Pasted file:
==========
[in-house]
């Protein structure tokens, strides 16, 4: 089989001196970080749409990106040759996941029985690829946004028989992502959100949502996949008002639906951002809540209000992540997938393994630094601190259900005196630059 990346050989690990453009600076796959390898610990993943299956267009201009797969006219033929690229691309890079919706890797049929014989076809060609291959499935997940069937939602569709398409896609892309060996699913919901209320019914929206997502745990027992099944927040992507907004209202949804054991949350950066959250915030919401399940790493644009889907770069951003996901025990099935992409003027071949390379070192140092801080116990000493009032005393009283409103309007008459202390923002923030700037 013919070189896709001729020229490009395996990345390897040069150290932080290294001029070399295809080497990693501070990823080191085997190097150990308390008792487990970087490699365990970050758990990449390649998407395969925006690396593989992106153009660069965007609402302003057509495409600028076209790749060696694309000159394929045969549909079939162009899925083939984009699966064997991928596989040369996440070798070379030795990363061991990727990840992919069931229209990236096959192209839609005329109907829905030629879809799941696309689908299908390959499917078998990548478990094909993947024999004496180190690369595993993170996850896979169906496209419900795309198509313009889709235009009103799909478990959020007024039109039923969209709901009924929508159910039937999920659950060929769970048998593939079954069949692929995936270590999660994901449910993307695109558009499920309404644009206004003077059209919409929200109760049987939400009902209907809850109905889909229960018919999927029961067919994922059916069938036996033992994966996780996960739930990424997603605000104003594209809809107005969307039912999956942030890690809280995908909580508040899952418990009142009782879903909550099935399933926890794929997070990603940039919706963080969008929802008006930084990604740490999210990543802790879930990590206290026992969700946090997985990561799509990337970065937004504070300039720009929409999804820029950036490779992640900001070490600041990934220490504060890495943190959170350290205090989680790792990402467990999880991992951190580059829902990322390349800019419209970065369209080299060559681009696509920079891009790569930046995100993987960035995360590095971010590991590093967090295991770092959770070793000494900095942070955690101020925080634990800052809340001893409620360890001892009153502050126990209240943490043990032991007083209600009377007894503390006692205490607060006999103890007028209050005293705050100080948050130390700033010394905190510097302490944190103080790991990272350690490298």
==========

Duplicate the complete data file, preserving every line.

[in-house]
């Protein structure tokens, strides 16, 4: 089989001196970080749409990106040759996941029985690829946004028989992502959100949502996949008002639906951002809540209000992540997938393994630094601190259900005196630059 990346050989690990453009600076796959390898610990993943299956267009201009797969006219033929690229691309890079919706890797049929014989076809060609291959499935997940069937939602569709398409896609892309060996699913919901209320019914929206997502745990027992099944927040992507907004209202949804054991949350950066959250915030919401399940790493644009889907770069951003996901025990099935992409003027071949390379070192140092801080116990000493009032005393009283409103309007008459202390923002923030700037 013919070189896709001729020229490009395996990345390897040069150290932080290294001029070399295809080497990693501070990823080191085997190097150990308390008792487990970087490699365990970050758990990449390649998407395969925006690396593989992106153009660069965007609402302003057509495409600028076209790749060696694309000159394929045969549909079939162009899925083939984009699966064997991928596989040369996440070798070379030795990363061991990727990840992919069931229209990236096959192209839609005329109907829905030629879809799941696309689908299908390959499917078998990548478990094909993947024999004496180190690369595993993170996850896979169906496209419900795309198509313009889709235009009103799909478990959020007024039109039923969209709901009924929508159910039937999920659950060929769970048998593939079954069949692929995936270590999660994901449910993307695109558009499920309404644009206004003077059209919409929200109760049987939400009902209907809850109905889909229960018919999927029961067919994922059916069938036996033992994966996780996960739930990424997603605000104003594209809809107005969307039912999956942030890690809280995908909580508040899952418990009142009782879903909550099935399933926890794929997070990603940039919706963080969008929802008006930084990604740490999210990543802790879930990590206290026992969700946090997985990561799509990337970065937004504070300039720009929409999804820029950036490779992640900001070490600041990934220490504060890495943190959170350290205090989680790792990402467990999880991992951190580059829902990322390349800019419209970065369209080299060559681009696509920079891009790569930046995100993987960035995360590095971010590991590093967090295991770092959770070793000494900095942070955690101020925080634990800052809340001893409620360890001892009153502050126990209240943490043990032991007083209600009377007894503390006692205490607060006999103890007028209050005293705050100080948050130390700033010394905190510097302490944190103080790991990272350690490298």